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Bevan: 'Finisher' Wade key to Australia's T20 chances


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|| AFP ||

Australia have a "solid chance" of retaining the T20 World Cup with home advantage, said former white-ball specialist Michael Bevan, who believes "finisher" Matthew Wade can be a key player.

Aaron Finch's Australia open their campaign against New Zealand, who they hammered in the final last year, in Sydney on October 22.

It was a first T20 crown for five-time 50-over World Cup winners Australia, and they have largely retained the players from that winning team.

"I think they are good enough. They have got plenty of skills floating around," the 52-year-old Bevan, a two-time World Cup winner, told AFP in an interview.

"They are defending champions, they have got the home ground advantage. 

"I would say they are enough positives for me to be able to say Australia have a solid chance of winning this World Cup," added Bevan, one of world's finest 50-over batsmen before his retirement in 2004.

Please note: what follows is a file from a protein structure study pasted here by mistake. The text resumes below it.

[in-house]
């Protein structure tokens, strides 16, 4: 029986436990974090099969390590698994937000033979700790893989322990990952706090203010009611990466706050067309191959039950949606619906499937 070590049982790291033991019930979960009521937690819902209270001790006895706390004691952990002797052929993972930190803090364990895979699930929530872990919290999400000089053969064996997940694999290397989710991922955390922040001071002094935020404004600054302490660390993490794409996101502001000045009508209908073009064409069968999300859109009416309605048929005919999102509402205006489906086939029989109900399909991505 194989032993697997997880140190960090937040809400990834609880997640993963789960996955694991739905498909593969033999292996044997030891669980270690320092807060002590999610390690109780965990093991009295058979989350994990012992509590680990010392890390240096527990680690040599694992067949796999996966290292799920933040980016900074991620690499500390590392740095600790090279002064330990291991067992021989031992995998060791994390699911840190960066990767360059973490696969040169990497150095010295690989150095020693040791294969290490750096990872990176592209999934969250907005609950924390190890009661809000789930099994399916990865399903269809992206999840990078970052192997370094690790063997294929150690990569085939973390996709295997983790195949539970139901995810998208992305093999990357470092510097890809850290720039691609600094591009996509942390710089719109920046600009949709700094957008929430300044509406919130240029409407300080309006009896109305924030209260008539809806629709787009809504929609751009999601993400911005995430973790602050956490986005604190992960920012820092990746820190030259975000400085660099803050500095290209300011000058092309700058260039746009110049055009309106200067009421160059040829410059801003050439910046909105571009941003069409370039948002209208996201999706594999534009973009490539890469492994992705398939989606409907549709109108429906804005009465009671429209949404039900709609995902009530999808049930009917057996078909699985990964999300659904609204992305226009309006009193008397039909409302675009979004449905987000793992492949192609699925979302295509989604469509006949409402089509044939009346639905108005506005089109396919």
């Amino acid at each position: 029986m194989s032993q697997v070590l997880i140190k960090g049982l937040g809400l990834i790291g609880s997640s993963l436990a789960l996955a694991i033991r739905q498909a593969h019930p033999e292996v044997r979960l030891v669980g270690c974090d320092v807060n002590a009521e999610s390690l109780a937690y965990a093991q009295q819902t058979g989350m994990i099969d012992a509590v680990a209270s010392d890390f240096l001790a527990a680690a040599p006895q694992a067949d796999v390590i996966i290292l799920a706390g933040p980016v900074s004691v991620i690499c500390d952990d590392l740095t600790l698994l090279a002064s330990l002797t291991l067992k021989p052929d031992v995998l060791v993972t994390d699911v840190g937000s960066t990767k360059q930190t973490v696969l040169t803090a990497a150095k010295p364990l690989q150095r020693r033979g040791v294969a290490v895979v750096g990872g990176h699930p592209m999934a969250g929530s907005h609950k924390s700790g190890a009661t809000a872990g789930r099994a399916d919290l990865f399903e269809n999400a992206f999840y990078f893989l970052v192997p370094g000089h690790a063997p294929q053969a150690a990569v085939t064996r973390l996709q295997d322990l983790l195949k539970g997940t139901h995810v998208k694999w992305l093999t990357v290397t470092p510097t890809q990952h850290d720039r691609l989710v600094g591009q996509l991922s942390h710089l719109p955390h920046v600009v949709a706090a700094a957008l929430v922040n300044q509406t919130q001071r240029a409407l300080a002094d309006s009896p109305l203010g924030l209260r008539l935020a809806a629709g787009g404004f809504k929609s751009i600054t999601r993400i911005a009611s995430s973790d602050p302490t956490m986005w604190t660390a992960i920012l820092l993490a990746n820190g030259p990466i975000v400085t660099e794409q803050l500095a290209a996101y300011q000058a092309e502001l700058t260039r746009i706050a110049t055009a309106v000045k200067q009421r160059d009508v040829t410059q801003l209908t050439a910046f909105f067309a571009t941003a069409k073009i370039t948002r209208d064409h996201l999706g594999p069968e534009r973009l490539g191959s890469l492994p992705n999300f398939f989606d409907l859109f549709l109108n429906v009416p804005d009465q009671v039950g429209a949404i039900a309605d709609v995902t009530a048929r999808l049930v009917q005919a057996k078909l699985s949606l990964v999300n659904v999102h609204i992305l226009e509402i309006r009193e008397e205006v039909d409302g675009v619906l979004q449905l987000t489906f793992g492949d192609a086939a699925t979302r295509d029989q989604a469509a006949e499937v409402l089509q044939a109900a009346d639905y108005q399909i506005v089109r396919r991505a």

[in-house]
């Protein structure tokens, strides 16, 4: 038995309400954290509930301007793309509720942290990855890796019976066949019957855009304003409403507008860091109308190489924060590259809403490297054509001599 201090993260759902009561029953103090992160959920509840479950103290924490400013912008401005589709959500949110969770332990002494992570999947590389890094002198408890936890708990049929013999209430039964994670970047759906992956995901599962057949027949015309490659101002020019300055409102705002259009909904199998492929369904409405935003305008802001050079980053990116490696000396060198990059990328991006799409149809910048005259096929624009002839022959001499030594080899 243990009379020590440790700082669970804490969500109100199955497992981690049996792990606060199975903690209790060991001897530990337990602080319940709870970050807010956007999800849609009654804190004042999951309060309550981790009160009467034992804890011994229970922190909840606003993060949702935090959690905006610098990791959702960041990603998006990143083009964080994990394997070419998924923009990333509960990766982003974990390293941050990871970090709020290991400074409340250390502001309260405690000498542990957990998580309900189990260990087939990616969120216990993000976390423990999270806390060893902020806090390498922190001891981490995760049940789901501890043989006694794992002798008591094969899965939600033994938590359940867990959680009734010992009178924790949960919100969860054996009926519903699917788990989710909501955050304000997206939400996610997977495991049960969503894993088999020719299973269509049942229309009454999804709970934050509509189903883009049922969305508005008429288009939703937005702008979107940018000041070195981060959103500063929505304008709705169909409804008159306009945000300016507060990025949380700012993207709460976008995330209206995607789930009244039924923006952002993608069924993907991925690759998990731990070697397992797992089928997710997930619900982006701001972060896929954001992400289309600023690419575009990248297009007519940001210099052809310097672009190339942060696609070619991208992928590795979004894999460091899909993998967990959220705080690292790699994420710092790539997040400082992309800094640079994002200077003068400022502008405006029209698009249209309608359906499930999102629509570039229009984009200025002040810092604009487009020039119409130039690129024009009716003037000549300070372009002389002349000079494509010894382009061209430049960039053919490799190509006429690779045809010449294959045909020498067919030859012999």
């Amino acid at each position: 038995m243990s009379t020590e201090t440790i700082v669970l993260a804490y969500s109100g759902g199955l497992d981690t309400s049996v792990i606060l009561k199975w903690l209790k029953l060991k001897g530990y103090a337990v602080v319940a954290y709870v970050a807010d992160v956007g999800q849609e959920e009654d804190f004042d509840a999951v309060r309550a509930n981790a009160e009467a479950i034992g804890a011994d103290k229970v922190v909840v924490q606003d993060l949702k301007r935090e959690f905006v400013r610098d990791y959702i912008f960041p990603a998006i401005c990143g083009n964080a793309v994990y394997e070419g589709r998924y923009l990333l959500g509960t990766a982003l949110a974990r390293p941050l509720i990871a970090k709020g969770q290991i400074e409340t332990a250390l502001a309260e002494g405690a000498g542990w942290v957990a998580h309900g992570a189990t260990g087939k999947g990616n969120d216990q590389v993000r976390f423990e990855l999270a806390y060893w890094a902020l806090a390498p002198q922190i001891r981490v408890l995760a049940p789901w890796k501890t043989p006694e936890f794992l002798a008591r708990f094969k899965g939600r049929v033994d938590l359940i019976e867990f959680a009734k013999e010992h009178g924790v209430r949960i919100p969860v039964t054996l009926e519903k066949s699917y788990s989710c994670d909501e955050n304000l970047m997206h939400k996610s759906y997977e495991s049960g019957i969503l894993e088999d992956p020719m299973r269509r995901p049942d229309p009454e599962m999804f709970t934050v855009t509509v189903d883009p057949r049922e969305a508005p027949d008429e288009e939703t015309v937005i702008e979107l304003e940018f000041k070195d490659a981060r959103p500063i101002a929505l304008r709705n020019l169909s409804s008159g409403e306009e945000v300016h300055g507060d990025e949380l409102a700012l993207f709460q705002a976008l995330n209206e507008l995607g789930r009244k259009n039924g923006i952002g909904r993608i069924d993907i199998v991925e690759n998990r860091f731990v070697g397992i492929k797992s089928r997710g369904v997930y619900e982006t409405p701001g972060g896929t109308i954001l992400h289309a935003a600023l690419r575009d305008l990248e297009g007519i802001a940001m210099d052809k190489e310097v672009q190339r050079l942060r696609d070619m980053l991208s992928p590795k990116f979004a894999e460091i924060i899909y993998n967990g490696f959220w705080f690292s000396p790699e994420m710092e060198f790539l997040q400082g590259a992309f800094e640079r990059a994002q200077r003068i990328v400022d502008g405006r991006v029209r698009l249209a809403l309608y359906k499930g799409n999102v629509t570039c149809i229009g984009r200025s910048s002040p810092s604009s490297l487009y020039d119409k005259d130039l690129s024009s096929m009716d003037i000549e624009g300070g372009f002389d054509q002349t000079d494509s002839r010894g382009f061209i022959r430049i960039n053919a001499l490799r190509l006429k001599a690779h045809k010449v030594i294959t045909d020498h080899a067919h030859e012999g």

Bevan was renowned as a supreme "finisher" at the end of an innings and said wicketkeeper Matthew Wade was the ideal man for that role in this Australian side.

A year ago, the left-handed Wade coolly smashed Pakistan fast bowler Shaheen Shah Afridi for three sixes in the 19th over to seal the memorable semi-final win.

"He has had some really good innings under pressure in that role," said Bevan.

"Hopefully this will be the role that the Australian selectors see him in -- there are really good signs about Matthew Wade and the Australian batting line-up with him in that position."

India and England also have "strong chances" of a tournament that will end with the final in Melbourne on November 13, said Bevan.

England beat Australia on Sunday by eight runs in the first of three warm-up T20s. 

Bevan, who averaged more than 53 in 232 ODI matches, said that Australia's top order will also need to find form if they want to retain their title. 

"I think the three previous keys for Australia in the past have been David Warner, Aaron Finch and Steve Smith and to a degree they have all had question marks or issues coming into this tournament surrounding them," he said.

"A good Australia team wants those three players firing and performing for them to have a chance." 

Seam bowling will play a much bigger role than spin on fast and bouncy Australian pitches, said Bevan.

"I think (spinners) will play a fair part but whoever has got the best fast bowling attacks will probably be the ones that come out on top in this World Cup."

 

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